Boating 101: Boat Launch Safety and Etiquette
If you want to reap some stories about the big ones that got away, spend a few hours at a busy boat-launching ramp. On almost any weekend or holiday, you’ll be able to observe tales of woe as they unveil right before your very eyes. Mishaps such as snapped fishing rods, failed knots, slipping crews and, occasionally, even someone being dragged into the drink, occur more frequently than you might expect.
Now, if these were simple fail stories, they might be somewhat entertaining. But at the launch ramp, such tales of woe often concern boats worth many thousands of dollars. Worse, they can involve cars, trucks or even serious personal injury.
It’s no joke, the trouble that happens when a boat launch goes awry. But there are some things you can do to make sure you don’t go viral. Following are a few rules and checkpoints to keep in mind as you head to the launch ramp with a small craft in tow.
1. Etiquette Matters
A little common courtesy helps make things go smoothly for all involved, especially at busy ramps where impatience and chaos can quickly lead to safety issues and frazzled tempers. Before joining the launch line, ensure everything you’ll need is aboard your vessel and anyone needing a restroom stop has taken care of business. The idea is to launch efficiently to make room for the next boater. On ramps where multiple vessels can launch at once, leave plenty of room for others, and do turn off your headlights if launching in the dark so other drivers can see in their mirrors while backing down. Lastly, ease gently out and away from the ramp as you depart without pushing a wake.
2. Don’t Rush
Being in a hurry is probably the number one cause of boat launch mishaps. Put together a routine and follow it exactly every time you launch or haul your boat. If you are new to launching, practice backing up your trailer in an empty parking lot a few times before making your first official attempt.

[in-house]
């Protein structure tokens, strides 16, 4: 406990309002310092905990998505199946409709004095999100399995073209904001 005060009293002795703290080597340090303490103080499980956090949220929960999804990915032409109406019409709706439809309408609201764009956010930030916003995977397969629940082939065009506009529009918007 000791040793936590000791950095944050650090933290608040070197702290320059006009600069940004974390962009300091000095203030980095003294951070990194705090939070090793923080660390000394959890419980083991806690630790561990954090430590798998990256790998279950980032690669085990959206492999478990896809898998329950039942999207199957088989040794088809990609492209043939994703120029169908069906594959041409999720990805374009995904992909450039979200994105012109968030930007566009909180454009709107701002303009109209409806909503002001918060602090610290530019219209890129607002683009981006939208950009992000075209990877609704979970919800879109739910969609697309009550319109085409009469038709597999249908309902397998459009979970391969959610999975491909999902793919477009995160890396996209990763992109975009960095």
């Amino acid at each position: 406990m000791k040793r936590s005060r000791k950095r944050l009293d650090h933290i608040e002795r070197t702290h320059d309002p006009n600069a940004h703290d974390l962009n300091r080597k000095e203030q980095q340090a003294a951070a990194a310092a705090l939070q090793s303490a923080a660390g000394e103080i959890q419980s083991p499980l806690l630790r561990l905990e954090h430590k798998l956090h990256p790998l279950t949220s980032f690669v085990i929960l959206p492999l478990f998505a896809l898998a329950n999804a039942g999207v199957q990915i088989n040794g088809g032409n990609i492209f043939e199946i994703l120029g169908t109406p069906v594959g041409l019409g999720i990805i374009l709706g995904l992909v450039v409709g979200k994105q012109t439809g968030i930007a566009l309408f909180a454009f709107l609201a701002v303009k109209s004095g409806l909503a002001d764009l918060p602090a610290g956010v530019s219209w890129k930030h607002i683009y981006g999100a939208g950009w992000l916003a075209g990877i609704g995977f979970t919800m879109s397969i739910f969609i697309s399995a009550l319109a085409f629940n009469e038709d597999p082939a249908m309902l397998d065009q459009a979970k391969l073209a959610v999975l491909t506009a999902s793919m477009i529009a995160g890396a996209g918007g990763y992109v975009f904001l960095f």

3. Final Inspection
After backing the trailer to the water’s edge, give both boat and trailer one last inspection before proceeding with the actual launch. It is often simple things that doom the day –forgetting to tie a line to the bow before releasing the cable or failing to insert the drain plug are classic examples. Take a minute to inspect the little things in addition to the more obvious checkpoints and you can then launch with confidence.
4. Proper Boat Placement
Before you launch, ensure six to 12 inches of the boat’s stern hangs over the back end of the trailer past the rear roller. In other words, when hauling, don’t pull the boat all the way up so that the transom is flush with the rear of the trailer. Doing so prevents the boat from “falling” off the trailer the way it should when being launched. This means that, on some boats, you may have to move the winch stand back toward the nose of the boat to ensure a snug fit. A boat that is positioned correctly on the trailer should be easy to push off and into the water when launching. If the boat is too far forward, you’ll have to use a good deal of muscle to get it moving – an indication that something isn’t quite right and adjustments need to be made.
5. Slack the Cable
Release one to two feet of line from the front cable before backing down the launch ramp. Be sure to lock the cable after stripping off the slack. Then, as you back down the ramp, tap your brakes two or three times to slide the boat toward the back of the trailer until the line comes tight. This will ensure the boat is far enough back on the trailer for a safe and easy launch.
6. Don’t Submerge
Never back the trailer fully into the water. If the rear rollers are submerged before you release, the boat will simply float above the trailer rather than back off, which can result in lack of control. If you lift the nose of the boat without the stern in the water, the vessel should slide smoothly off the trailer.
7. Finish Hauling on Level Ground
When hauling your boat, make sure the rear rollers are just under the water’s surface. Guide the boat up onto the trailer and attach the front cable, then crank the boat three-quarters of the way up the trailer. You can now lock the cable and drive the trailer up from the ramp. Crank the boat up the rest of the way on level ground to relieve the stress from the cable and ease your workload.
8. A Full Washdown
After hauling your boat, be sure to wash the entire trailer. Given time, saltwater will eventually corrode any trailer on the market. This is especially true of the axles. Spend some time doing a thorough job now and you’ll save a lot of time, money and aggravation later. Also, be sure to clean away any weeds, mud, plants and drain all water from your vessel before heading home. This will help reduce the spread of invasive weeds and other organisms such as zebra mussels, especially if you boat in freshwater environments.
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